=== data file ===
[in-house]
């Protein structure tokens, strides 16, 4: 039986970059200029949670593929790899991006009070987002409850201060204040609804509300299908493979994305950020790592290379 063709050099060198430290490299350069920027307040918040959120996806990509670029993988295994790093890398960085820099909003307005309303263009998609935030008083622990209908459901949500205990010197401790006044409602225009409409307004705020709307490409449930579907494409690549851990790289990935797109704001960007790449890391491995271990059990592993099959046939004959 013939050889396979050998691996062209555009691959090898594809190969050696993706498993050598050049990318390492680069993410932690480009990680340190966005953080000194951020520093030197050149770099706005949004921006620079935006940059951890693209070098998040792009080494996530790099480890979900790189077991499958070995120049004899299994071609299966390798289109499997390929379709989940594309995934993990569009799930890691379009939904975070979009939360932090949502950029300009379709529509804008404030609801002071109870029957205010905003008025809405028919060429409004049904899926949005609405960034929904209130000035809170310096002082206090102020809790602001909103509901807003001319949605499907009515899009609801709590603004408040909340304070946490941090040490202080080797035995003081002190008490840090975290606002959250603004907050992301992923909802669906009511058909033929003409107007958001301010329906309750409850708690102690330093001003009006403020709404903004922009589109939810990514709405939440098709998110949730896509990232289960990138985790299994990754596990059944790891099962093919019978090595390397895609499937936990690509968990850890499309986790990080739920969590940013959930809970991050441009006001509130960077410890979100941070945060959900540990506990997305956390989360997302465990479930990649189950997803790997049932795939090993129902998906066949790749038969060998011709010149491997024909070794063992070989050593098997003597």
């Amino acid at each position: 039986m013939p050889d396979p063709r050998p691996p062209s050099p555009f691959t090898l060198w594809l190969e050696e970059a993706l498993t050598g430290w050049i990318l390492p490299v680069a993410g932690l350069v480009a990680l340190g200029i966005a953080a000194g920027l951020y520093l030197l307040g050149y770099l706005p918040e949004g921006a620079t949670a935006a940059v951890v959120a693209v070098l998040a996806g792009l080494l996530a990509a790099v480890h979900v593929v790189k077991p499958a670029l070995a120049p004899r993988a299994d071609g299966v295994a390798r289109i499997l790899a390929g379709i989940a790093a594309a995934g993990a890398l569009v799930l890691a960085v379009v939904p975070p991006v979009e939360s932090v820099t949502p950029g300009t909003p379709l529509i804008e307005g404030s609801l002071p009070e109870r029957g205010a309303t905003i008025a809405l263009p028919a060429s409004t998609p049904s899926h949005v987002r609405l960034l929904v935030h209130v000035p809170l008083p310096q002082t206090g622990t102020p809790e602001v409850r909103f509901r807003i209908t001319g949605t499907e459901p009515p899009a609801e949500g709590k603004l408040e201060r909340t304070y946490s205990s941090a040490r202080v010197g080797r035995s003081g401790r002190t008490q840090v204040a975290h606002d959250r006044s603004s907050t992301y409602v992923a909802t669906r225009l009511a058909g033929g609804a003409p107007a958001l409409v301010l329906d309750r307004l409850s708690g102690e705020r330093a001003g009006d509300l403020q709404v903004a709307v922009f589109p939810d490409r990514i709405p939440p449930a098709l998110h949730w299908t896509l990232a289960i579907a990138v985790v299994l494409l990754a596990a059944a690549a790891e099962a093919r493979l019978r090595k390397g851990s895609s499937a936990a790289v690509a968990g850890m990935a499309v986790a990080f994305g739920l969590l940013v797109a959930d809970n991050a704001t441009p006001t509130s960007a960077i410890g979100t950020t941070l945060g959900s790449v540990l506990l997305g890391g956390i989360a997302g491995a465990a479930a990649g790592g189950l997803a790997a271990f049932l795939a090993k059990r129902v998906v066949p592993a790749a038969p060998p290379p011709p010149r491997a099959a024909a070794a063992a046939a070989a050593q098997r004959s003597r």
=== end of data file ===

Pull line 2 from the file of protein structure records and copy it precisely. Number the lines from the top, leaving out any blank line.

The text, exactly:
């Protein structure tokens, strides 16, 4: 039986970059200029949670593929790899991006009070987002409850201060204040609804509300299908493979994305950020790592290379 063709050099060198430290490299350069920027307040918040959120996806990509670029993988295994790093890398960085820099909003307005309303263009998609935030008083622990209908459901949500205990010197401790006044409602225009409409307004705020709307490409449930579907494409690549851990790289990935797109704001960007790449890391491995271990059990592993099959046939004959 013939050889396979050998691996062209555009691959090898594809190969050696993706498993050598050049990318390492680069993410932690480009990680340190966005953080000194951020520093030197050149770099706005949004921006620079935006940059951890693209070098998040792009080494996530790099480890979900790189077991499958070995120049004899299994071609299966390798289109499997390929379709989940594309995934993990569009799930890691379009939904975070979009939360932090949502950029300009379709529509804008404030609801002071109870029957205010905003008025809405028919060429409004049904899926949005609405960034929904209130000035809170310096002082206090102020809790602001909103509901807003001319949605499907009515899009609801709590603004408040909340304070946490941090040490202080080797035995003081002190008490840090975290606002959250603004907050992301992923909802669906009511058909033929003409107007958001301010329906309750409850708690102690330093001003009006403020709404903004922009589109939810990514709405939440098709998110949730896509990232289960990138985790299994990754596990059944790891099962093919019978090595390397895609499937936990690509968990850890499309986790990080739920969590940013959930809970991050441009006001509130960077410890979100941070945060959900540990506990997305956390989360997302465990479930990649189950997803790997049932795939090993129902998906066949790749038969060998011709010149491997024909070794063992070989050593098997003597």